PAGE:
English has been the main language online. A group of young people with support from the Moleskine Foundation and growing pan-African grassroots movement are planning to change that as from tomorrow. The plan is to equip young people with the tools to create and edit Wikipedia articles in their official languages.
While Wikipedia is the world’s 13th-most-visited website, it suffers from a dearth of information about Africa.
Launched by the Moleskine Foundation, WikiAfrica Education is hosting a series of five AfroCurations where young people from South Africa, Mozambique, Zimbabwe, and Morocco are learning how to tell the stories of their lives, culture and history through Wikipedia.
United by the theme “Who We Are”, AfroCuration events are not your regular edit-a-thon. Rather, they are cultural and inspirational experiences where participants are empowered to create knowledge about their culture and identity, redressing the historical bias and taking ownership of the digital narrative.
The next event will take place on Tuesday and Wednesday this week in partnership with Constitution Hill Trust in Johannesburg. By bringing together volunteers from the isiZulu, Sesotho, Tshivenda, and Afrikaans-speaking communities, the event will focus on writing and editing Wikipedia articles about many such marginalised stories and women across time, race, class genders, sexual orientations and other social identities who contributed immensely to the liberation of South Africa and the making of its world-renowned Constitution.
A former prison and military fort that bears testament to South Africa’s turbulent past, Constitution Hill recently unveiled a timeline of the Women’s Struggle for Human Rights as part of an exhibition telling the story of the country’s Constitution.
It builds on the success of the AfroCuration series’ first edit-a-thon in early September, where more than 60 participants contributed the first-ever Wikipedia articles in Emakhuwa, a language spoken by an estimated 6-12 million people in northern Mozambique. The participants created 60 articles during the event and continued editing weeks afterwards. As of October 19, 171 articles in Emakhuwa have been created, amassing more than 11 000 views.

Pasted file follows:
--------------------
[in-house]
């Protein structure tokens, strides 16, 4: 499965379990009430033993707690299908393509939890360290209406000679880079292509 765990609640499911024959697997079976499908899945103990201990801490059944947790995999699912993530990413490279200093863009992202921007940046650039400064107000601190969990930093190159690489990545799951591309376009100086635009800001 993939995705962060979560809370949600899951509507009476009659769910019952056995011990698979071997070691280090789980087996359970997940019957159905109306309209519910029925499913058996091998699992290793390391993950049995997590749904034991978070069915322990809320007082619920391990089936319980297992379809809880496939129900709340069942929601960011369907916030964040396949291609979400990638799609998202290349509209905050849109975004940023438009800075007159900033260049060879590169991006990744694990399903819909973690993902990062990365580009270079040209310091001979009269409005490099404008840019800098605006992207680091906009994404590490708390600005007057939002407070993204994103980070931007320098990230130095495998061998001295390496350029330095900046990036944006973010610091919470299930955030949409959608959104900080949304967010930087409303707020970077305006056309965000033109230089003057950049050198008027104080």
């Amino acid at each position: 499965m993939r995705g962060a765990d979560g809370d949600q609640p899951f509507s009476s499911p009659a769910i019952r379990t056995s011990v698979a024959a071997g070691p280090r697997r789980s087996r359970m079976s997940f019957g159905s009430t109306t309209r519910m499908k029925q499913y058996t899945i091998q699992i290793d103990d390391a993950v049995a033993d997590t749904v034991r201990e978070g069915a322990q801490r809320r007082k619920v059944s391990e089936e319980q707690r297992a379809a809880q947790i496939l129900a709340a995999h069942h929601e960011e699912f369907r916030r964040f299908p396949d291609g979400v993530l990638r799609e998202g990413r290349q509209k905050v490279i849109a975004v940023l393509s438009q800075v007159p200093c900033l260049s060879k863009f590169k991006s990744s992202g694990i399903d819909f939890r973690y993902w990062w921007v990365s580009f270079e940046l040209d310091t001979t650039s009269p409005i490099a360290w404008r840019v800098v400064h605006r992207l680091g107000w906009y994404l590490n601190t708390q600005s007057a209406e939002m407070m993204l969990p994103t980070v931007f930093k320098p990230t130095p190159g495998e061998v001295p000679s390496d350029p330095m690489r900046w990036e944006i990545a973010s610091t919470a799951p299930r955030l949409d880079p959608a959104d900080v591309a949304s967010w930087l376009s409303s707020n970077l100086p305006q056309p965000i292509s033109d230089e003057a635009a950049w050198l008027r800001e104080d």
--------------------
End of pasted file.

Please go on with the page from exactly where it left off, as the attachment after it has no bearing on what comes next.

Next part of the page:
Adama Sanneh, chief executive of Moleskine Foundation, says: “By transforming young Africans from passive knowledge consumers to active knowledge producers, we are addressing two of Wikipedia’s most significant gaps – the lack of contributors from Africa and the lack of content about Africa.
“It is estimated that there are more Wikipedia articles on France than Africa as a whole. In fact, not a single African language has more than 100 000 articles on Wikipedia. Our goal is to change those numbers by steadily expanding knowledge about Africa, as told by Africans, one Wikipedia entry at a time.”
The son of an Italian mother and a Senegalese/Gambian father who has lived and worked on both continents, Sanneh knows how misconceptions and misinformation about Africa shape the way the world sees the continent – and how Africans see themselves. Recognising how most of what has been written online about Africa has come from the West, Sanneh is focused on supporting a new generation of Wikipedia editors based in Africa.
To date, the WikiAfrica Education initiative has generated over 40 000 Wikipedia contributions in over18 languages.
Vanessa September, chief executive of the Constitution Hill Trust, says: “Many of the challenges that South Africa faces today are due to our lack of knowledge and understanding the events of our past. Until this history is widely accessible, we will remain stuck. Our partnership with the Moleskine Foundation allows us to work with young people in a creative way to amplify the unknown stories and people of our Constitution on a global platform like Wikipedia.”
This is also an opportunity for local institutions to support efforts to preserve African languages online by actively supporting such initiatives and more.